Thursday, April 11, 2013

Ruff, second post

 I have to say that it is difficult to get photos of the ruffs being made. I get something cut, then voila, it is being sewn together and I am cutting something else.

Here, I caught a quick photo of K- sewing together the Crin interlayer of the ruff.  This is the substance that will give the ruff structure. The Crin and the silk are cut exactly the same, there is a 1/4" seam allowance left on the inside and outside of the circles, that will get cut away as the edges are finished.
 The Crin is seamed by overlapping the seam allowances and stitching through the layers, just to keep it as flat as possible.
The silk layers are seamed together with a scant 1/4" seam allowance. The joins between the sections are carefully marked to prevent confusion.
Once all three layers are seamed together, the task of sandwich making begins. I was careful to make sure all the sections had matched grain lines, so the circular aspect was maintained.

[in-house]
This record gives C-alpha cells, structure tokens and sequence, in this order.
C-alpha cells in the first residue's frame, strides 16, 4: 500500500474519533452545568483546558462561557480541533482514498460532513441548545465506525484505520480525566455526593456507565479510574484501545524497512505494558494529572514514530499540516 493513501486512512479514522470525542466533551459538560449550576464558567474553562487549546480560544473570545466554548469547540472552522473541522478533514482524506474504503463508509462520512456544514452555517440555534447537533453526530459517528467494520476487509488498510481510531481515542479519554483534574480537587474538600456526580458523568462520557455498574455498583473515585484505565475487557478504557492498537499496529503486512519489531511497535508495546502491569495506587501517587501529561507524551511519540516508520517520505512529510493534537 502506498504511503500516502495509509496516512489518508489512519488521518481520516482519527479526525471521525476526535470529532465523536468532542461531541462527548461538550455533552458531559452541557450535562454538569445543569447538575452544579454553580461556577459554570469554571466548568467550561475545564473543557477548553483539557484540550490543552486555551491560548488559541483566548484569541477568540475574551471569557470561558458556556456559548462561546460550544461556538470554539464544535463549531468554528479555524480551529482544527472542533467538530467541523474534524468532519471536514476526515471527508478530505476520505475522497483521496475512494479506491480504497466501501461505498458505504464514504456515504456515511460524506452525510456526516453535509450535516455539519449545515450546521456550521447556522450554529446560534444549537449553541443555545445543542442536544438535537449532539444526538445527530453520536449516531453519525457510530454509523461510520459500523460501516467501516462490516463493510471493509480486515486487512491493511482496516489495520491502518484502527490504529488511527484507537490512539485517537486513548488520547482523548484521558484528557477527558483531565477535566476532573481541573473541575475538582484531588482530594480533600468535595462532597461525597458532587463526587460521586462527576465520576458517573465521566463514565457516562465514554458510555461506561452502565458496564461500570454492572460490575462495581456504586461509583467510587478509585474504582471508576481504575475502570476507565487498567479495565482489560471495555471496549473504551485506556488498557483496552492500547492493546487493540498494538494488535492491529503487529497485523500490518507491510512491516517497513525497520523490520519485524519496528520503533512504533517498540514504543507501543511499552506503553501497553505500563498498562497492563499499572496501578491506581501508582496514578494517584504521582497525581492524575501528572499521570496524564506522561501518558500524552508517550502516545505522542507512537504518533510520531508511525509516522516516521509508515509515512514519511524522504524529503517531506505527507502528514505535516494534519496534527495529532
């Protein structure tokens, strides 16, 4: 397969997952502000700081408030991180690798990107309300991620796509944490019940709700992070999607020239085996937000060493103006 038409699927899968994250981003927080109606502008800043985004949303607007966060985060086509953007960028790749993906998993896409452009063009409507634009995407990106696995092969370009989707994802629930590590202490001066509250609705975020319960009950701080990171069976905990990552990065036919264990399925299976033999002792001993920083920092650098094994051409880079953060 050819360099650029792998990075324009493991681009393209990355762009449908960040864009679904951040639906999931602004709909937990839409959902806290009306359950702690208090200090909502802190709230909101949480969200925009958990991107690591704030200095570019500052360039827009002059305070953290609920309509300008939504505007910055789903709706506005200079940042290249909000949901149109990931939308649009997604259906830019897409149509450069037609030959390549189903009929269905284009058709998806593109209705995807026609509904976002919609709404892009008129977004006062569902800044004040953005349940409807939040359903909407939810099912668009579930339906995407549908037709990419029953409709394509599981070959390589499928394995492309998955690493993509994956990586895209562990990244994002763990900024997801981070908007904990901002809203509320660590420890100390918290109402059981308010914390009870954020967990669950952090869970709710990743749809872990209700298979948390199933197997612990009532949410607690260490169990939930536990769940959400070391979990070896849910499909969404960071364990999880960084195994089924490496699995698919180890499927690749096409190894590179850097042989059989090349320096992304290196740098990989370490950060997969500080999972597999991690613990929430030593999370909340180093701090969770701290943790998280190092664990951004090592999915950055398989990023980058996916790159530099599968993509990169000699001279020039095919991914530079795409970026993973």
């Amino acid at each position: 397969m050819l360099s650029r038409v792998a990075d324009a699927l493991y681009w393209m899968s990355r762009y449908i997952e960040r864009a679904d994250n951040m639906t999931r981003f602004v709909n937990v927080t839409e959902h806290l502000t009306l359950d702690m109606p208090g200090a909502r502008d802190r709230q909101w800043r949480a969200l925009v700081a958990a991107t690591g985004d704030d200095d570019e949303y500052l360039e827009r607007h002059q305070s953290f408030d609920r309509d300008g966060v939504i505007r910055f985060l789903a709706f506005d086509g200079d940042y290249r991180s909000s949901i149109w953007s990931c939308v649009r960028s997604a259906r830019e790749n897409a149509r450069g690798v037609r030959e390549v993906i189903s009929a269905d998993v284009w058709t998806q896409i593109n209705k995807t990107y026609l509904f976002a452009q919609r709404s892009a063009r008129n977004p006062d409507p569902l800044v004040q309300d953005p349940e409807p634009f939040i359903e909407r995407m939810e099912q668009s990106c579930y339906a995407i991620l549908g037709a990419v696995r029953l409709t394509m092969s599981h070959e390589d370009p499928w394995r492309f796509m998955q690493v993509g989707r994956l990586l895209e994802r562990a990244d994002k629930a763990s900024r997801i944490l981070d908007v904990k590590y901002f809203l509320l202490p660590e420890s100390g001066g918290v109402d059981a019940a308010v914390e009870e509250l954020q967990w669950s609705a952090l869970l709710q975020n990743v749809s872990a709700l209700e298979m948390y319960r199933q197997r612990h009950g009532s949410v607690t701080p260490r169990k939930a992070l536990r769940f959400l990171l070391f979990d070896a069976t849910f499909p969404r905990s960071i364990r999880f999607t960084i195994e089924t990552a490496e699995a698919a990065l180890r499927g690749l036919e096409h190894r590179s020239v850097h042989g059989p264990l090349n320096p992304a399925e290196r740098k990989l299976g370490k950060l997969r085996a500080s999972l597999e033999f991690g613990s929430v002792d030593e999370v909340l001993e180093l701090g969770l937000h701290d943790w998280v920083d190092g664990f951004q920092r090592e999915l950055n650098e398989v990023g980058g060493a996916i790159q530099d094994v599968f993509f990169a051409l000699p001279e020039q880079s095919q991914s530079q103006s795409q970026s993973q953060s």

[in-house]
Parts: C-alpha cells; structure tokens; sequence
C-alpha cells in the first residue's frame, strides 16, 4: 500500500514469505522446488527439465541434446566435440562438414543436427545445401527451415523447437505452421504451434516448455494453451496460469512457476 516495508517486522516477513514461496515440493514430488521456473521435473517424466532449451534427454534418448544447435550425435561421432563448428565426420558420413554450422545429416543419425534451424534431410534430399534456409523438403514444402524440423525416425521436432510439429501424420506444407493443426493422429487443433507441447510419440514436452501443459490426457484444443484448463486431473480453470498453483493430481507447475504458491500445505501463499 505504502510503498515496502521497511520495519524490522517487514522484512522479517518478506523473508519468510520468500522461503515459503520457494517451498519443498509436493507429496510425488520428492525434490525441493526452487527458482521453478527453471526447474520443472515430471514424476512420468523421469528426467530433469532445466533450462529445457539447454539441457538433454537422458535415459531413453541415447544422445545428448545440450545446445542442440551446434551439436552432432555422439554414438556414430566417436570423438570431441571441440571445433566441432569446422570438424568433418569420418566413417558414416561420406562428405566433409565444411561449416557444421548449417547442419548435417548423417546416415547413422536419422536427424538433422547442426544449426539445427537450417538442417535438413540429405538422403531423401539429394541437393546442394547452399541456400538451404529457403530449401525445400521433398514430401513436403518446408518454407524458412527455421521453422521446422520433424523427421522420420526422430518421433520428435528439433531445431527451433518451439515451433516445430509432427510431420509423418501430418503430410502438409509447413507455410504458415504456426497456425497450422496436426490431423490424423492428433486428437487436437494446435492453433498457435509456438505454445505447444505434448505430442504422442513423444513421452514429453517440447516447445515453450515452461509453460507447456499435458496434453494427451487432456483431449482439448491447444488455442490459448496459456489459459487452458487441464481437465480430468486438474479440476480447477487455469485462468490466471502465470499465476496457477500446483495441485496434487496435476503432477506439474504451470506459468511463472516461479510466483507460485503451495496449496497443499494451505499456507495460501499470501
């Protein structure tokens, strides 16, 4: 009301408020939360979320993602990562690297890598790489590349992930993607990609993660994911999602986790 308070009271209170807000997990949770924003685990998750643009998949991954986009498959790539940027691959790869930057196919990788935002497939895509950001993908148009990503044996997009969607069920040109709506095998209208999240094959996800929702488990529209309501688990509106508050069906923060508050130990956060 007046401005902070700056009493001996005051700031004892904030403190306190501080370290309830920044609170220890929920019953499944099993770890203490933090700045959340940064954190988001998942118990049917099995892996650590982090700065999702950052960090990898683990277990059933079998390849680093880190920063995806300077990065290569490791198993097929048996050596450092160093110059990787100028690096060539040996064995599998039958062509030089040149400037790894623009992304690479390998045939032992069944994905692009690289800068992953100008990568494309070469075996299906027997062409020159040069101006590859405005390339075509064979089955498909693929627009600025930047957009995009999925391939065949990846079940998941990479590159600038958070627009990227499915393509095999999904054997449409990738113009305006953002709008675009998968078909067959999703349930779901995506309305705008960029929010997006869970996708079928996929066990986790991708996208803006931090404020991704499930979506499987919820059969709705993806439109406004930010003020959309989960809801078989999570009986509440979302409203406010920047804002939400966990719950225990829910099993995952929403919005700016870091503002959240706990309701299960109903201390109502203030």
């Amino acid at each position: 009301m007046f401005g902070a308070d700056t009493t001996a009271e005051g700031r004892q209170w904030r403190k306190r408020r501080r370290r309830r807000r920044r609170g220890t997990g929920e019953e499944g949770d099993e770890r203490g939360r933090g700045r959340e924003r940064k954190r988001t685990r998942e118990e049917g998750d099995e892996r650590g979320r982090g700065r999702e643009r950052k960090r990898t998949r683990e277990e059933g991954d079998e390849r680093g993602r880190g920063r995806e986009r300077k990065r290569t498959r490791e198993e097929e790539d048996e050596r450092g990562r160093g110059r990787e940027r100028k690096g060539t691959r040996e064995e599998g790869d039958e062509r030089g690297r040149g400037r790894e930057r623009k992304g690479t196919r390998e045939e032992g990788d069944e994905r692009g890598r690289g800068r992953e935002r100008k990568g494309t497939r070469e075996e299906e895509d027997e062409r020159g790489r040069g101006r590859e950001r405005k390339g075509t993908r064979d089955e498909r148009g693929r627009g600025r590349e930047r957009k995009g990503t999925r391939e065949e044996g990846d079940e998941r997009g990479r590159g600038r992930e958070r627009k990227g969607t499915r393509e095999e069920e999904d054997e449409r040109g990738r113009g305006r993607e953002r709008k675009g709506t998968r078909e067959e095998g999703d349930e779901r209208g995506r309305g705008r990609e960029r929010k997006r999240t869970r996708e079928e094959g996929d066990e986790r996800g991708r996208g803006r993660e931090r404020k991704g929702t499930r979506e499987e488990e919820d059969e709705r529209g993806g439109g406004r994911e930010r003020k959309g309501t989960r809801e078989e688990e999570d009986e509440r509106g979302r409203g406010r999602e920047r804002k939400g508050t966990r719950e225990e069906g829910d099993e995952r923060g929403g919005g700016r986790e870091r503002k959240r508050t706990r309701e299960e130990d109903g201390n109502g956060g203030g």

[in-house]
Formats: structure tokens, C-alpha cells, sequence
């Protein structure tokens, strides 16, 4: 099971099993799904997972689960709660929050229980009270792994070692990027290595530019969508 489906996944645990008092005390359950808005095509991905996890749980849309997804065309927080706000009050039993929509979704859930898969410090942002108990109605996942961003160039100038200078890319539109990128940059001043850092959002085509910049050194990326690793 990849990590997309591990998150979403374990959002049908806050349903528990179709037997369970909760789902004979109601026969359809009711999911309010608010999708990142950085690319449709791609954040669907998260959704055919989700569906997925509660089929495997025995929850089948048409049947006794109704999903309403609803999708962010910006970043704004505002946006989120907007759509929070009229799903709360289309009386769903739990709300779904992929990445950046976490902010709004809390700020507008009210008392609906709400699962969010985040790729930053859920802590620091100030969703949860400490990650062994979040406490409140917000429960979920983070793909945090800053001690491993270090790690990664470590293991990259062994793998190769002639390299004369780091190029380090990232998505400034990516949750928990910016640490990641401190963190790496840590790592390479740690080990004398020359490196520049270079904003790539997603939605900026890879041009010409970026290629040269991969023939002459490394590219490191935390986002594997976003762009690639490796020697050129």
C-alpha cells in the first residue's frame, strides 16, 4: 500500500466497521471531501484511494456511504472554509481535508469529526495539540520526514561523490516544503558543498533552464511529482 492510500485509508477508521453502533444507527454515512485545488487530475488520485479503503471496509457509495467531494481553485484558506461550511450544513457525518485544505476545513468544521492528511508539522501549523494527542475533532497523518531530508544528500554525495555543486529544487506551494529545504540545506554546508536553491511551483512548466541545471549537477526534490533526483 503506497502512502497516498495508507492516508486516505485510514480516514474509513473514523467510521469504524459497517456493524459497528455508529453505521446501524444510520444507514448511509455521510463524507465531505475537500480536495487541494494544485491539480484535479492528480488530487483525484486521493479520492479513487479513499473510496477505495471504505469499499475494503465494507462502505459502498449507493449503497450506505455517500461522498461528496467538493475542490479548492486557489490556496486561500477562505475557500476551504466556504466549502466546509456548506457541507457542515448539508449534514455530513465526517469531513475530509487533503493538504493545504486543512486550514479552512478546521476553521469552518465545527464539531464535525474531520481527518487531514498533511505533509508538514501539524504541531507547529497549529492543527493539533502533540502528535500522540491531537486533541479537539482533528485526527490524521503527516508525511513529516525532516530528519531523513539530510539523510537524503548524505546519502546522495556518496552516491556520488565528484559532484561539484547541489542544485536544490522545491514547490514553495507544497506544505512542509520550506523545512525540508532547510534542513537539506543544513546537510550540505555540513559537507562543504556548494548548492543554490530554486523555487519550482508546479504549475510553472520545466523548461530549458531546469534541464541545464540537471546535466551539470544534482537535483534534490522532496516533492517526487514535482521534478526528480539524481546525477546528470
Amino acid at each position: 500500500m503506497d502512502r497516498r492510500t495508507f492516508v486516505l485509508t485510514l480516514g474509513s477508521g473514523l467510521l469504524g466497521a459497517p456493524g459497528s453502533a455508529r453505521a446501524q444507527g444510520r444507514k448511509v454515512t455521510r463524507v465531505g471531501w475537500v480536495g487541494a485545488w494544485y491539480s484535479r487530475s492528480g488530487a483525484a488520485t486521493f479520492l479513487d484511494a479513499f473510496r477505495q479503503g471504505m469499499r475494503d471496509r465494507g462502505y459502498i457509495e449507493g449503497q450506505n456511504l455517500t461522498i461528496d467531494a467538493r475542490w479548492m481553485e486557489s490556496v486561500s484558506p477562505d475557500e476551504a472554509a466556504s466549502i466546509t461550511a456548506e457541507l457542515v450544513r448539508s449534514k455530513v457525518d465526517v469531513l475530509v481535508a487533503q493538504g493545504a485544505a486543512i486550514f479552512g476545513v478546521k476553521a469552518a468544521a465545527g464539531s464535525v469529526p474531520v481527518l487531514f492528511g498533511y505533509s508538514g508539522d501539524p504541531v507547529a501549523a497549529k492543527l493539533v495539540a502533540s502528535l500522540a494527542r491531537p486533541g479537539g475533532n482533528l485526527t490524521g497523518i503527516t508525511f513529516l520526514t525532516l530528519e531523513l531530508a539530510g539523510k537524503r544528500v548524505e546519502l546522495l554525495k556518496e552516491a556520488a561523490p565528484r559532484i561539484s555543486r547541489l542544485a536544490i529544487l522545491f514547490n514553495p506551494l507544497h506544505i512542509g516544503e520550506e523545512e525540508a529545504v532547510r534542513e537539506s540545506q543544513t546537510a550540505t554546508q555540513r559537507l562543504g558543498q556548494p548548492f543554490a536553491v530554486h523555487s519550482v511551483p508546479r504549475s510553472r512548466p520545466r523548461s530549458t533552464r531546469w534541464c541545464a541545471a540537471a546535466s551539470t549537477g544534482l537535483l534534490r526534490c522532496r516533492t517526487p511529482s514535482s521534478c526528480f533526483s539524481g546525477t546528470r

The three layers are pinned, then basted together by hand. You can see the basted section being rolled up as K bastes. It is very important to keep the length under control while you are working on it.
After they are prepped, K will overlock the outside edge with metallic thread, and satin zig stitch the inside curved edge which is what will be sewn to the neckband. The inside curve is zigged and cut away by hand. We tried numerous samples trying to overlock the inside edge, but it wasn't working very well, so zigging was the next obvious finish.

Ok, off to cut something else, actually another ruff, then a cape, and some sleeves and a waistband, a collar, as well as some pockets for a variety of items, and talk to boots and shoes about sword belts ....well, you get the picture- it is busy!

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